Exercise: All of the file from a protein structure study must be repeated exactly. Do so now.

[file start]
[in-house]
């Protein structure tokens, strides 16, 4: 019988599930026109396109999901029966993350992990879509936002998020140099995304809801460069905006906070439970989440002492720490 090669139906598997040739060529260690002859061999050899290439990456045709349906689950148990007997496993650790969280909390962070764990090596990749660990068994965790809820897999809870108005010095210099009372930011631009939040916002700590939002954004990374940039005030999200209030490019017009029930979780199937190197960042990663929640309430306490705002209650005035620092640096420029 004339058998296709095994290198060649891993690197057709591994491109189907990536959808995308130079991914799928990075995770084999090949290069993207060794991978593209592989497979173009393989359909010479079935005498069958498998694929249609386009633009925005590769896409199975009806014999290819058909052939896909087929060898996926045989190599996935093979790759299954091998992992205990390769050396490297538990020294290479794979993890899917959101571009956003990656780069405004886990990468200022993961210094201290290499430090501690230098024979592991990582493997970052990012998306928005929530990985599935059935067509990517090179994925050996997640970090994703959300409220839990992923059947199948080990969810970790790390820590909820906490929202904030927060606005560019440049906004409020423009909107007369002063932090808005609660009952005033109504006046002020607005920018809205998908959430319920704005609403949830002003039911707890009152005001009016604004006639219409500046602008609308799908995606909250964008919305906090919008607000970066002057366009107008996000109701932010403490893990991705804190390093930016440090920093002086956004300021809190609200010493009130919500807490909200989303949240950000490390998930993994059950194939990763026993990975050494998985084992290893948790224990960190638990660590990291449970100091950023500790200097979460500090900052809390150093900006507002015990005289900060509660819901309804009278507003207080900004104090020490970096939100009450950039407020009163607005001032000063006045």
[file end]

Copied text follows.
[in-house]
């Protein structure tokens, strides 16, 4: 019988599930026109396109999901029966993350992990879509936002998020140099995304809801460069905006906070439970989440002492720490 090669139906598997040739060529260690002859061999050899290439990456045709349906689950148990007997496993650790969280909390962070764990090596990749660990068994965790809820897999809870108005010095210099009372930011631009939040916002700590939002954004990374940039005030999200209030490019017009029930979780199937190197960042990663929640309430306490705002209650005035620092640096420029 004339058998296709095994290198060649891993690197057709591994491109189907990536959808995308130079991914799928990075995770084999090949290069993207060794991978593209592989497979173009393989359909010479079935005498069958498998694929249609386009633009925005590769896409199975009806014999290819058909052939896909087929060898996926045989190599996935093979790759299954091998992992205990390769050396490297538990020294290479794979993890899917959101571009956003990656780069405004886990990468200022993961210094201290290499430090501690230098024979592991990582493997970052990012998306928005929530990985599935059935067509990517090179994925050996997640970090994703959300409220839990992923059947199948080990969810970790790390820590909820906490929202904030927060606005560019440049906004409020423009909107007369002063932090808005609660009952005033109504006046002020607005920018809205998908959430319920704005609403949830002003039911707890009152005001009016604004006639219409500046602008609308799908995606909250964008919305906090919008607000970066002057366009107008996000109701932010403490893990991705804190390093930016440090920093002086956004300021809190609200010493009130919500807490909200989303949240950000490390998930993994059950194939990763026993990975050494998985084992290893948790224990960190638990660590990291449970100091950023500790200097979460500090900052809390150093900006507002015990005289900060509660819901309804009278507003207080900004104090020490970096939100009450950039407020009163607005001032000063006045």